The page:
Want to be a great CEO? Be a pioneer, a missionary, a zealot and more to move an organization forward

Executive looking out window
"Mistakes and hiccups are no more than speed bumps to a good CEO," says Jeff Zinser of Right Recruiting. (Getty/Tom Merton)

CEOs have many skills they deploy to steer their company, but which characteristics and abilities are most important and why? Callouts by other CEOs include leadership, being forward thinking and being rainmakers when it comes to keeping the company’s energy high.

CEOs “should be visionaries, not merely executives at the top of a business,” said Dean Irwin, CEO of Ra Medical Systems, whose first-of-its-kind radiation ablation treatment for peripheral artery disease received FDA approval in mid-2017. “Good CEOs are pioneers: as they run their companies, they have a goal to build something that will completely transform both their industry and world at large.”

These executives give people “something new and meaningful that changes how they conduct their lives and interact with the world,” Irwin said. “Through a CEO’s vision, he or she needs to convey to management and all employees that the CEO is aiming to change the world for the better in a significant way.”

CEOs are “missionaries and zealots,” Irwin added. “While you could be the world’s best visionary, if you don’t shout your message at the top of your lungs, nobody will hear what you have to say. It’s essential to stand on your soapbox and explain passionately that you and your company are bringing something good, impactful and beneficial to humanity.”

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Leadership is key, said John Crossman, CEO of Crossman & Company, a commercial real estate firm based in Florida. “One of my goals is to empower the leaders that work for me and help to provide them with the tools that they need to be successful. I believe that the future of our business is going to be built on the strength of the leaders that I develop.”

“I would describe myself as a fearlessly ambitious CEO,” said Jon Lee, CEO of customer relationship management software builder ProsperWorks. “I’m passionate about meeting goals and I’m incredibly impatient about it.  I’m not afraid to take calculated risks to get there faster. I’m fiercely loyal to my team but I have incredibly high expectations. I make good on my two promises. First to my customers, to make them successful. Second, to my team, to show them what it’s like to win and make them successful.”

“I am a visionary risk taker,” said Andy Curry, CEO of Grizzly Marketing. “I see things being bigger no matter how big it already is. I like to take risks to see if I can get the business to the next level.” He doesn't take those risks blindly, however. “I also do this with a conservative slant because I'm risking my money.”

“A CEO today needs to be able to ignore mistakes and move things forward,” said Jeff Zinser, principal of Right Recruiting. “The best CEOs that I know combine a vision with a persistence that moves things towards the vision. Inevitable mistakes and hiccups are no more than speed bumps to a good CEO. They are expected to pop up but don’t slow progress towards a goal.”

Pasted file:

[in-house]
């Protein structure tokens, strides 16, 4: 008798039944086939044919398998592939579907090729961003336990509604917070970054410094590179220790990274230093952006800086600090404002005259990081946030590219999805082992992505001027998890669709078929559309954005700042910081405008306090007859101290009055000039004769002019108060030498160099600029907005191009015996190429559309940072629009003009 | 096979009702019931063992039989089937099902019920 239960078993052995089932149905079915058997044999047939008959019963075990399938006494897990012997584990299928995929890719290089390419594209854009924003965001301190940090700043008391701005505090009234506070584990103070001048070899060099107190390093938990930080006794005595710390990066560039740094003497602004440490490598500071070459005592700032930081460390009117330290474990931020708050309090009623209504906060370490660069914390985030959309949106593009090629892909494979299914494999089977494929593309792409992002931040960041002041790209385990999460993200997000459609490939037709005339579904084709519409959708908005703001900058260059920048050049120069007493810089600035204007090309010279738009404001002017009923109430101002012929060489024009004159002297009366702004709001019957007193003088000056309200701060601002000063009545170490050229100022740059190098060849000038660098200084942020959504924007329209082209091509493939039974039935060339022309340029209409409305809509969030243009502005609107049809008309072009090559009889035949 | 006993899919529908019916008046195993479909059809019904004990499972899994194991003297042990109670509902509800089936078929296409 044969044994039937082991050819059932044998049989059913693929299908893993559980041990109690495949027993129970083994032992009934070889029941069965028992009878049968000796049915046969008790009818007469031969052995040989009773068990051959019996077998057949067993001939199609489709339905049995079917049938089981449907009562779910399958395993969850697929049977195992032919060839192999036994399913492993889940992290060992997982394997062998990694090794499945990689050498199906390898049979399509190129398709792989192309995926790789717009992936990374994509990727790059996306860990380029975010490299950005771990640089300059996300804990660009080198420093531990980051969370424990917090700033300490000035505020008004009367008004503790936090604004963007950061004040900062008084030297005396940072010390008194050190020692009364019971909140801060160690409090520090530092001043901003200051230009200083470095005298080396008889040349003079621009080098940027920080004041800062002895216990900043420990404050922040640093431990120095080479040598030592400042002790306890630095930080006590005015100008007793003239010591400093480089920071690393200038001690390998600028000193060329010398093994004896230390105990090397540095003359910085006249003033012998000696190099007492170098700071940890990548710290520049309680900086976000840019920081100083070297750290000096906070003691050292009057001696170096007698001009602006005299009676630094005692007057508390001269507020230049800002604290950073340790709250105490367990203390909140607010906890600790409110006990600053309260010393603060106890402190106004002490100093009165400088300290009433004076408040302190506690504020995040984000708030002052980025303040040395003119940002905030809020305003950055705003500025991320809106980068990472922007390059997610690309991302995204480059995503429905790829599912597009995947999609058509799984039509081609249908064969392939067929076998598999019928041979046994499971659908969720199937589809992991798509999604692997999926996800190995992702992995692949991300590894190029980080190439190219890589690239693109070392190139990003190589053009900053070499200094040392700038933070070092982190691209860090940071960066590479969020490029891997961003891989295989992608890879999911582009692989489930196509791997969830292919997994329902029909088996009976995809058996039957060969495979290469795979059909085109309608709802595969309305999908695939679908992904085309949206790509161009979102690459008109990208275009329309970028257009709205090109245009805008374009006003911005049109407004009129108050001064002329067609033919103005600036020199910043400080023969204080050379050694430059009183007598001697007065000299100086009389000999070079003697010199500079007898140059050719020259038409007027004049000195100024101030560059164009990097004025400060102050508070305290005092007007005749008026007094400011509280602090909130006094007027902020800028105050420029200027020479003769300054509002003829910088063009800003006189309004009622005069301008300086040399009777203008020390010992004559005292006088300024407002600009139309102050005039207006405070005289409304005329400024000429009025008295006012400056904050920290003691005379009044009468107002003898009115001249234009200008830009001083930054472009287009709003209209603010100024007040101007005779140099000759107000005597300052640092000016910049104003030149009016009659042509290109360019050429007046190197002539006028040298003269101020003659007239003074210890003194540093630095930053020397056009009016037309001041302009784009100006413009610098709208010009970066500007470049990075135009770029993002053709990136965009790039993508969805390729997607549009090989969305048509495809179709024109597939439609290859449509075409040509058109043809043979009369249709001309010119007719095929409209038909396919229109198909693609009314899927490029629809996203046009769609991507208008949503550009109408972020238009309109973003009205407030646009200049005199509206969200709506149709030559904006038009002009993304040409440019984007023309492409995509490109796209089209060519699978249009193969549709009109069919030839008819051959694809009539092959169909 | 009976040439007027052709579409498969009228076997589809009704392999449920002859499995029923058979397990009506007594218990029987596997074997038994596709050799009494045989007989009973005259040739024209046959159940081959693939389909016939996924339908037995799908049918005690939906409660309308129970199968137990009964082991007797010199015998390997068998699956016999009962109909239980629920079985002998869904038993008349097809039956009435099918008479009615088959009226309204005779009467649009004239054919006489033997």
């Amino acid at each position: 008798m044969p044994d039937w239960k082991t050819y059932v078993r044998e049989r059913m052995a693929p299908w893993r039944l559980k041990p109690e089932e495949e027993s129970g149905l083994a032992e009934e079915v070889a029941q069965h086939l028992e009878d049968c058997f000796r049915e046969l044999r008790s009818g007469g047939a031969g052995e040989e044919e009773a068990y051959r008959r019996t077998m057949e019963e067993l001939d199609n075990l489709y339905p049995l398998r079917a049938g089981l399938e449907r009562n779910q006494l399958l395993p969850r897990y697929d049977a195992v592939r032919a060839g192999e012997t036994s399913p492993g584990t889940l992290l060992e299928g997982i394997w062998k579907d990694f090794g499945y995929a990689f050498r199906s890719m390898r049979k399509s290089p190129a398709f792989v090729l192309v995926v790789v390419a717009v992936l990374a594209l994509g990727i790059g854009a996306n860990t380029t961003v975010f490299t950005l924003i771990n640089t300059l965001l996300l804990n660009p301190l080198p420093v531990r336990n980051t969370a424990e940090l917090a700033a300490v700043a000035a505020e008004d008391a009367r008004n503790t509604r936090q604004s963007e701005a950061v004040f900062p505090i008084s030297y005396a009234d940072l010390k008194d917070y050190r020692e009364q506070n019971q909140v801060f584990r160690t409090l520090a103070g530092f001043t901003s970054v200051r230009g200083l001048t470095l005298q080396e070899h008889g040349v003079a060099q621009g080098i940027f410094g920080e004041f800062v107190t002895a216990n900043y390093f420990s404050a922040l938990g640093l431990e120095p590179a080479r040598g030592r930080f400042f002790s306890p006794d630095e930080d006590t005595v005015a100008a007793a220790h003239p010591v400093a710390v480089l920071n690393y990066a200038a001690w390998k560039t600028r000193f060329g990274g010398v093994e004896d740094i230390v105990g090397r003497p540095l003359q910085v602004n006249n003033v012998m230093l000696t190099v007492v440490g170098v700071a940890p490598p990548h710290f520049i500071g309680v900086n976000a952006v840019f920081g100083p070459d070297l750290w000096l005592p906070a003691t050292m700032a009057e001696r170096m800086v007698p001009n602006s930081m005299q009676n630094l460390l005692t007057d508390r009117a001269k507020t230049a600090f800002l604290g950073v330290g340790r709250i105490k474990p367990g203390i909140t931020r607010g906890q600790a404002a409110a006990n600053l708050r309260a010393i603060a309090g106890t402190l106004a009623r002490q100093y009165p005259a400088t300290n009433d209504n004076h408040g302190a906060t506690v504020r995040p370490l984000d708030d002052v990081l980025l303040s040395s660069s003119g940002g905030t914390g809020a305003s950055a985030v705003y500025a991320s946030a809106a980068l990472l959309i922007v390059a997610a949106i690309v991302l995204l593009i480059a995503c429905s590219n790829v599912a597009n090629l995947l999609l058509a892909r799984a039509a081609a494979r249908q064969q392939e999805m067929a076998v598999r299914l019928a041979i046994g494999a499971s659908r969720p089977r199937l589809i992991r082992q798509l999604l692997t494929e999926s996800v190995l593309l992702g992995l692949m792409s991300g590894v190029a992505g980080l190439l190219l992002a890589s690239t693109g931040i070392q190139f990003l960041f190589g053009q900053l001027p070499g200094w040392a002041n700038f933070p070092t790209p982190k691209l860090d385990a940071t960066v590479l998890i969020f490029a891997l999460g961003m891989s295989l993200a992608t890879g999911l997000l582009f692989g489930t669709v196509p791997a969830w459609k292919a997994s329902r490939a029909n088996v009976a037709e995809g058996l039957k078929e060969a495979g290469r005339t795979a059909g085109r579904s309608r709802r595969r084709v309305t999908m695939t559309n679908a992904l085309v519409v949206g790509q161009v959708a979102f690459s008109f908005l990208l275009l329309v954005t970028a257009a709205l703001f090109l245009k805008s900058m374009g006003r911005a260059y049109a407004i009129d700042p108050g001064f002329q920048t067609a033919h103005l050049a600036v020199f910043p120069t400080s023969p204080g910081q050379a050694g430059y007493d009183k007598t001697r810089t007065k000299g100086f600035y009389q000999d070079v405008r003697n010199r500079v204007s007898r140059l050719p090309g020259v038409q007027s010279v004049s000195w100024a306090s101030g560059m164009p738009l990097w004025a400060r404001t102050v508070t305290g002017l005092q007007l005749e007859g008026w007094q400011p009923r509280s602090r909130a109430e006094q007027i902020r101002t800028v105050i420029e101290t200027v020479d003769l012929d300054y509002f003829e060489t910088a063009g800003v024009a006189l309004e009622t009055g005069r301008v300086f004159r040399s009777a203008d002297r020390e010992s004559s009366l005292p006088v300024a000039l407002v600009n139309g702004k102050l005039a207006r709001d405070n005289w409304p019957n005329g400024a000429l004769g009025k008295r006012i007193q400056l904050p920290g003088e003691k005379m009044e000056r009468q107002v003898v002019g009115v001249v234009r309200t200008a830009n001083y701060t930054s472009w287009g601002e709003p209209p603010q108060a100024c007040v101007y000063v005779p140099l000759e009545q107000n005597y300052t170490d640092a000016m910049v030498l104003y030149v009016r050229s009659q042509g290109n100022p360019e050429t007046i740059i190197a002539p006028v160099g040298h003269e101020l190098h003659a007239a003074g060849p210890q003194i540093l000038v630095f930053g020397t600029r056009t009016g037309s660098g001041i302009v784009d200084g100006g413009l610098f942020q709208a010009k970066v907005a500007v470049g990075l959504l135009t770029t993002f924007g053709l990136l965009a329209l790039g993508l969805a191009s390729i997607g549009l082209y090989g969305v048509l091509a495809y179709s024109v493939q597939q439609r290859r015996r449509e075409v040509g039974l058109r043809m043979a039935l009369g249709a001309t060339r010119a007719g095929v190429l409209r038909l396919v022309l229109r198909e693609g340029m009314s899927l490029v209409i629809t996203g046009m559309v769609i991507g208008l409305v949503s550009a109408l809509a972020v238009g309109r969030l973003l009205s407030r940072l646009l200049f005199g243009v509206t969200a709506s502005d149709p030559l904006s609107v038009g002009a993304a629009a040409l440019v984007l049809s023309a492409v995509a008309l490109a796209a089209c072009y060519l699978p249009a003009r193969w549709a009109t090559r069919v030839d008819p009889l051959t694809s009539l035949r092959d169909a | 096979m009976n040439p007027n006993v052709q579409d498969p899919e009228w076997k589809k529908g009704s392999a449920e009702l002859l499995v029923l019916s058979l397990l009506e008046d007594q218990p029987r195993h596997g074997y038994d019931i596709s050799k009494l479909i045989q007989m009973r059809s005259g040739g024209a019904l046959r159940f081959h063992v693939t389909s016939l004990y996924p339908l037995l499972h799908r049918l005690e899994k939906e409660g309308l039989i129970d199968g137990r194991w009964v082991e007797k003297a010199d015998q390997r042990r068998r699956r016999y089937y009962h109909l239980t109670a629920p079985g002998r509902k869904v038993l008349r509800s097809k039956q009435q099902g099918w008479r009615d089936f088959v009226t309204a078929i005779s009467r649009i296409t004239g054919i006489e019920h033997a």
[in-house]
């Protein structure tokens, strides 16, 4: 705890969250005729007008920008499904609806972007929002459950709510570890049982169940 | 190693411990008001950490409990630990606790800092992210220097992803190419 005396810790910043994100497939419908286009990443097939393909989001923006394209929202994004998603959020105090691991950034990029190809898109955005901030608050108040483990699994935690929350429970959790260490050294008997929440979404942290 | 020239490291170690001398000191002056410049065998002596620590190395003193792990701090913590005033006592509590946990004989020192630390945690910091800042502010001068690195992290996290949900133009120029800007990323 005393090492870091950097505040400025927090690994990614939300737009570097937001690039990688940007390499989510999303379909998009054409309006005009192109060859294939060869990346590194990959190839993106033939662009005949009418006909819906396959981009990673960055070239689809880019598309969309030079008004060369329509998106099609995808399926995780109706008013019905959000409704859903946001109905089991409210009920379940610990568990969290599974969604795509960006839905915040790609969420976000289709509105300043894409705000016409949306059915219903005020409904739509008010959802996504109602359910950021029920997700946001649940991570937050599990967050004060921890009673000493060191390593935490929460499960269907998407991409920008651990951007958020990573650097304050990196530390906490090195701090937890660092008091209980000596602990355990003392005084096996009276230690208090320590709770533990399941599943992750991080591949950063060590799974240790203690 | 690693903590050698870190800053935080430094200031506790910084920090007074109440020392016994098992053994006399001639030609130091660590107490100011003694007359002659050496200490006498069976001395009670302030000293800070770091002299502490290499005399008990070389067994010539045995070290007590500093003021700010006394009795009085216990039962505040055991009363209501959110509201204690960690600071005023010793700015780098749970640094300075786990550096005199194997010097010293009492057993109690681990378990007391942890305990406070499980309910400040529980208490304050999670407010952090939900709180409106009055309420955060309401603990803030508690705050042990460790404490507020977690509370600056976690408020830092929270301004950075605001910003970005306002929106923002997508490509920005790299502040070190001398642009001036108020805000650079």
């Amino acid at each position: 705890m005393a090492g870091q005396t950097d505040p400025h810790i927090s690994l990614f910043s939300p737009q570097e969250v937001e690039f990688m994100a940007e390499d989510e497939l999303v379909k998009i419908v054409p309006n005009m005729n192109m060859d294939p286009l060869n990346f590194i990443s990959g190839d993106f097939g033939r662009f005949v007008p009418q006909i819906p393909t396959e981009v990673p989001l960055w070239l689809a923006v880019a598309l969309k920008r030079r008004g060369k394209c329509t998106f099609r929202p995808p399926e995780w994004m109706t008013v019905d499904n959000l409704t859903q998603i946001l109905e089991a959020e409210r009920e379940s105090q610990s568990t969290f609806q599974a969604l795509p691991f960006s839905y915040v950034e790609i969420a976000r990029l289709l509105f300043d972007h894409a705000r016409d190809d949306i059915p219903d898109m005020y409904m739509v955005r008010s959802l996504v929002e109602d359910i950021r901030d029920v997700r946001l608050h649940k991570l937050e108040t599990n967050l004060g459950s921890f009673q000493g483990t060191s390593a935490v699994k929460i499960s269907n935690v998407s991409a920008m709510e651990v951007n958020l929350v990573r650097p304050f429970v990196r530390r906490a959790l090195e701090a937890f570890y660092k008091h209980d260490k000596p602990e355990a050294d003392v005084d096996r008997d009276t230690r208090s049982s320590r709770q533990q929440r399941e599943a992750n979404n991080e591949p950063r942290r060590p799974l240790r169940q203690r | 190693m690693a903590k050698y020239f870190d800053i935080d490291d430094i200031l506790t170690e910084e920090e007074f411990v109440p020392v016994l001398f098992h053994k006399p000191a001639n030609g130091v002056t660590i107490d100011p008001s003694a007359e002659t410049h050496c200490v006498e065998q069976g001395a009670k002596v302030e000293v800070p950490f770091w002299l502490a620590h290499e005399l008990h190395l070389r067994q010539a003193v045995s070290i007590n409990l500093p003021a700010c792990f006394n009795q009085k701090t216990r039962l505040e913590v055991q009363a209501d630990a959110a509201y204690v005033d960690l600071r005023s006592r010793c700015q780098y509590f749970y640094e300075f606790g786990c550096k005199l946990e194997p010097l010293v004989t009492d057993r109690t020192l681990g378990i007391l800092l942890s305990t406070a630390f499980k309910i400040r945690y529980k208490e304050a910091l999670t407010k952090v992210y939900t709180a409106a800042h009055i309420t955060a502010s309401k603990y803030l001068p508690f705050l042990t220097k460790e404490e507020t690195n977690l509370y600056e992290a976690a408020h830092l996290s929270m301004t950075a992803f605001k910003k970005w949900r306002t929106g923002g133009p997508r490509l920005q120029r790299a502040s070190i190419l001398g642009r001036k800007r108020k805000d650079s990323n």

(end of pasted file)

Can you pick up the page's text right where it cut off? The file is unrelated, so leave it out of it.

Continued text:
Today’s CEOs are under tremendous pressure to perform and here are characteristics of those doing so successfully, according to Liz Bywater, president of Bywater Consulting:

  • Flexible. Able to navigate a frequently changing and often uncertain marketplace, new regulations, changing economies, increasingly sophisticated and pressing client demands, and more.
  • Open to new ideas. Reach out to their employees and customers regularly, to continually upgrade the customer experience, improve operational excellence, grow the business, and transform the market.
  • Inspirational. They are adept at motivating, engaging, and inspiring their workforce, customers, and even their competitors.
  • Authentic. They are true to their unique style, are honest and genuine in all they say and do.
  • Thoughtful. They take the time to be considerate, strategic, and deliberate in their actions. They do not simply attack the “fire of the day.”
  • Communicative. Share information, keep their employees in the know, reach out proactively to address changes and concerns.

"I strive to lead in a way that carries with it the characteristics of both a visionary and an explorer,” said JP Guilbault, CEO of Community Brands. “By maintaining a forward-thinking culture that encourages collaboration, learning and giving back, I've become a better decision maker, I appreciate successes, and I learn from failures. Most of all, I inspire my employees to carry the company's values and principles with them throughout their lives."

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CEOs “have to be able to delegate more than ever because business has become so complex, even smaller businesses,” said Scott Sobel, senior vice president with kglobal. “CEO’s must also surround themselves with staff and advisers who will provide honest and sometimes painful news. The days of the CEO king are gone.”

And don't forget that most important asset of all: a plan for how to lead an organization.

Most CEOs “neglect a vital dynamic when developing a strategy,” said Brent Filson, founder of The Filson Leadership Group. “I call it a ‘leadership strategy.’ Without a concomitant leadership strategy, a business strategy seldom measures up.  Whereas a business strategy seeks to marshal a company’s functions around central, organizing concepts, a leadership strategy seeks to obtain and organize the heartfelt commitment of the people who must carry out the strategy.  The business strategy is the steering wheel, the leadership strategy the drive shaft.”